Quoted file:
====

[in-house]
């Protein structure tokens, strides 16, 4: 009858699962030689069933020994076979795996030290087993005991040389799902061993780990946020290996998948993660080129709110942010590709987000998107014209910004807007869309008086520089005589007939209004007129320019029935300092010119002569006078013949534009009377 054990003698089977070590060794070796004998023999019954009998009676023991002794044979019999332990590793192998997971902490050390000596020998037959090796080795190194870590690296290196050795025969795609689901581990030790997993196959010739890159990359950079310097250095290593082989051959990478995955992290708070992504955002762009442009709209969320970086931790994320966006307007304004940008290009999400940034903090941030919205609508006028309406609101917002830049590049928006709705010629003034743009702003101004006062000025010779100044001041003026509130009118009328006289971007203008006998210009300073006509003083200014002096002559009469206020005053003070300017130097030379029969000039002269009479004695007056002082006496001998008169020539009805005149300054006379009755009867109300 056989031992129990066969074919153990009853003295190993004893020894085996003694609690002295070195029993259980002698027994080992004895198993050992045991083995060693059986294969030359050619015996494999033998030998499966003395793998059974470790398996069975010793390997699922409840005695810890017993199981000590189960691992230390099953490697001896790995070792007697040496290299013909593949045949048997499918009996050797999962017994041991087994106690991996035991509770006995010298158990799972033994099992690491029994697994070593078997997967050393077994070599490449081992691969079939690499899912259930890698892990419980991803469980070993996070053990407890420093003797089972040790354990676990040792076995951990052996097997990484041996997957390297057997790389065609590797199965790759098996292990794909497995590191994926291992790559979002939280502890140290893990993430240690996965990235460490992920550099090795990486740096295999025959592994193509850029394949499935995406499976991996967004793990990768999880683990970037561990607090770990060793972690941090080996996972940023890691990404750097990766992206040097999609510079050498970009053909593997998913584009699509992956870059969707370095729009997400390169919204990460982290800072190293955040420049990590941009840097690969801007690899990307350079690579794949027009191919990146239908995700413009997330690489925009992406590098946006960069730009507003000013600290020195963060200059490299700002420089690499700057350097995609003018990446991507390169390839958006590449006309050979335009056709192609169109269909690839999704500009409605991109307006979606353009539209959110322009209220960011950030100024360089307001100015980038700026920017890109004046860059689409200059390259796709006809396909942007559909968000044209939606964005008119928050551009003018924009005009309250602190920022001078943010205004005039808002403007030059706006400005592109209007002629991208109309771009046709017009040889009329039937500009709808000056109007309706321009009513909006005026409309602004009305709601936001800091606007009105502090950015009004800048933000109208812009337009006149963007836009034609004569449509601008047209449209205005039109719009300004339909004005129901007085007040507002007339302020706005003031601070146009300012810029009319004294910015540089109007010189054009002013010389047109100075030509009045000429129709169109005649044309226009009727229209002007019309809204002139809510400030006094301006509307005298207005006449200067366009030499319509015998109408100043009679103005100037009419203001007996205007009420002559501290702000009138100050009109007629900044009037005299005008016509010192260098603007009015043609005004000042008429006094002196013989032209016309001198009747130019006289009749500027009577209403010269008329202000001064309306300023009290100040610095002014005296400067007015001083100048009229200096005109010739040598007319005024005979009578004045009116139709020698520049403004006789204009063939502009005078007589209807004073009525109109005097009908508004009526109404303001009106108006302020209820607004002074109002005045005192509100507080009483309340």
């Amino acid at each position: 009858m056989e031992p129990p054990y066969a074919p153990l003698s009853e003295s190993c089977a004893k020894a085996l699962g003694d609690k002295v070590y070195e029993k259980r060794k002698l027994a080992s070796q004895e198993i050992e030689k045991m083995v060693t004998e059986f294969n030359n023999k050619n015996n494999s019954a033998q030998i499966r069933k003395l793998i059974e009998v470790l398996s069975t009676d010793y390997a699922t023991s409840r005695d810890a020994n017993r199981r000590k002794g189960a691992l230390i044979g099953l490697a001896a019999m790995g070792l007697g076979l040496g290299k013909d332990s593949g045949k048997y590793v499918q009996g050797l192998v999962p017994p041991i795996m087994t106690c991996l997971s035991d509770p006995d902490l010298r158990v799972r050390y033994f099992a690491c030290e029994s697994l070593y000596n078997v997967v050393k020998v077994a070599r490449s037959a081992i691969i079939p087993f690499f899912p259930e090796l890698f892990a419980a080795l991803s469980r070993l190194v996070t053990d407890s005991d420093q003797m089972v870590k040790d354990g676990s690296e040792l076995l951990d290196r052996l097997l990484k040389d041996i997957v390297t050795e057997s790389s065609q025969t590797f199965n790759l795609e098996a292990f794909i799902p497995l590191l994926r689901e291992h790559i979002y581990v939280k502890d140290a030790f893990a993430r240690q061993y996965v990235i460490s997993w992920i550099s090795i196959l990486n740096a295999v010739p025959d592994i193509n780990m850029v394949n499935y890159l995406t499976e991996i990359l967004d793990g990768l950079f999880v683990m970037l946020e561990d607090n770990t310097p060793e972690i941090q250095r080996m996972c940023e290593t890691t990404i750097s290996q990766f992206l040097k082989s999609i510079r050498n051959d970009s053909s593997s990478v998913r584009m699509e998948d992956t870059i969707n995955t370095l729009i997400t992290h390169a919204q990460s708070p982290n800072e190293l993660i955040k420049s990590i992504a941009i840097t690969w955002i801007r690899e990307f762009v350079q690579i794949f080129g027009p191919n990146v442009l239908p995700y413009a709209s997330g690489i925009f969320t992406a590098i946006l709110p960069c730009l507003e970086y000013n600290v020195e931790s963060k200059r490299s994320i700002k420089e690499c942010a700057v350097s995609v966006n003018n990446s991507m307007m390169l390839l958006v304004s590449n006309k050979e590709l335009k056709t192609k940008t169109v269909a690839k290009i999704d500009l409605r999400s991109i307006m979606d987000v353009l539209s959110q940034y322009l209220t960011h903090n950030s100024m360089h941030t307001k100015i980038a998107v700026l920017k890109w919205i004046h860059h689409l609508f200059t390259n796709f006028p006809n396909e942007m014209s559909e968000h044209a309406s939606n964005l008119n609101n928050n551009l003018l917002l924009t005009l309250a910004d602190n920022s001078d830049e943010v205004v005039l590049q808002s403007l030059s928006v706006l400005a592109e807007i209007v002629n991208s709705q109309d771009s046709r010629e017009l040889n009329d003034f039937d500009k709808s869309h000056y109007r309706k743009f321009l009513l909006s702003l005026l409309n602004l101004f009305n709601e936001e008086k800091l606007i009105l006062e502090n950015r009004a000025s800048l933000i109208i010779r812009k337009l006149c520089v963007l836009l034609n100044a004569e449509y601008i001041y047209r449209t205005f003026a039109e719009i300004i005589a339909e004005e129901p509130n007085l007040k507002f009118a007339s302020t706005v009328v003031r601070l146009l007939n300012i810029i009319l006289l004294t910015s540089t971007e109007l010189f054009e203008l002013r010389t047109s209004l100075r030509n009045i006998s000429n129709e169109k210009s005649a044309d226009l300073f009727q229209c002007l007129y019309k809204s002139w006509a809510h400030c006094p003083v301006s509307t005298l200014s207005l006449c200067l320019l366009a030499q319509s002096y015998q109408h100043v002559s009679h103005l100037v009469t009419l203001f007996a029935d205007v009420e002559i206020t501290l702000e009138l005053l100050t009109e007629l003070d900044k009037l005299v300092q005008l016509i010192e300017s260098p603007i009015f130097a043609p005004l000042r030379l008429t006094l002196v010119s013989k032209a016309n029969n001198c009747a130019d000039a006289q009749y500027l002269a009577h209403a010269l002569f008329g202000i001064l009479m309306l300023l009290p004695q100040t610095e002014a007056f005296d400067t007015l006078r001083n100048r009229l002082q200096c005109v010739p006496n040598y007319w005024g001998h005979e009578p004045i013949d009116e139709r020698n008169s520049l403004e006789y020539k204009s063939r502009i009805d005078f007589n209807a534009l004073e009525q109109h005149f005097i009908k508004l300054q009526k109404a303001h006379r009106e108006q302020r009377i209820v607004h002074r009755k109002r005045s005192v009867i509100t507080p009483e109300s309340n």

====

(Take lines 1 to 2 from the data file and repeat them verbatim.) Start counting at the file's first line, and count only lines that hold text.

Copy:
[in-house]
């Protein structure tokens, strides 16, 4: 009858699962030689069933020994076979795996030290087993005991040389799902061993780990946020290996998948993660080129709110942010590709987000998107014209910004807007869309008086520089005589007939209004007129320019029935300092010119002569006078013949534009009377 054990003698089977070590060794070796004998023999019954009998009676023991002794044979019999332990590793192998997971902490050390000596020998037959090796080795190194870590690296290196050795025969795609689901581990030790997993196959010739890159990359950079310097250095290593082989051959990478995955992290708070992504955002762009442009709209969320970086931790994320966006307007304004940008290009999400940034903090941030919205609508006028309406609101917002830049590049928006709705010629003034743009702003101004006062000025010779100044001041003026509130009118009328006289971007203008006998210009300073006509003083200014002096002559009469206020005053003070300017130097030379029969000039002269009479004695007056002082006496001998008169020539009805005149300054006379009755009867109300 056989031992129990066969074919153990009853003295190993004893020894085996003694609690002295070195029993259980002698027994080992004895198993050992045991083995060693059986294969030359050619015996494999033998030998499966003395793998059974470790398996069975010793390997699922409840005695810890017993199981000590189960691992230390099953490697001896790995070792007697040496290299013909593949045949048997499918009996050797999962017994041991087994106690991996035991509770006995010298158990799972033994099992690491029994697994070593078997997967050393077994070599490449081992691969079939690499899912259930890698892990419980991803469980070993996070053990407890420093003797089972040790354990676990040792076995951990052996097997990484041996997957390297057997790389065609590797199965790759098996292990794909497995590191994926291992790559979002939280502890140290893990993430240690996965990235460490992920550099090795990486740096295999025959592994193509850029394949499935995406499976991996967004793990990768999880683990970037561990607090770990060793972690941090080996996972940023890691990404750097990766992206040097999609510079050498970009053909593997998913584009699509992956870059969707370095729009997400390169919204990460982290800072190293955040420049990590941009840097690969801007690899990307350079690579794949027009191919990146239908995700413009997330690489925009992406590098946006960069730009507003000013600290020195963060200059490299700002420089690499700057350097995609003018990446991507390169390839958006590449006309050979335009056709192609169109269909690839999704500009409605991109307006979606353009539209959110322009209220960011950030100024360089307001100015980038700026920017890109004046860059689409200059390259796709006809396909942007559909968000044209939606964005008119928050551009003018924009005009309250602190920022001078943010205004005039808002403007030059706006400005592109209007002629991208109309771009046709017009040889009329039937500009709808000056109007309706321009009513909006005026409309602004009305709601936001800091606007009105502090950015009004800048933000109208812009337009006149963007836009034609004569449509601008047209449209205005039109719009300004339909004005129901007085007040507002007339302020706005003031601070146009300012810029009319004294910015540089109007010189054009002013010389047109100075030509009045000429129709169109005649044309226009009727229209002007019309809204002139809510400030006094301006509307005298207005006449200067366009030499319509015998109408100043009679103005100037009419203001007996205007009420002559501290702000009138100050009109007629900044009037005299005008016509010192260098603007009015043609005004000042008429006094002196013989032209016309001198009747130019006289009749500027009577209403010269008329202000001064309306300023009290100040610095002014005296400067007015001083100048009229200096005109010739040598007319005024005979009578004045009116139709020698520049403004006789204009063939502009005078007589209807004073009525109109005097009908508004009526109404303001009106108006302020209820607004002074109002005045005192509100507080009483309340």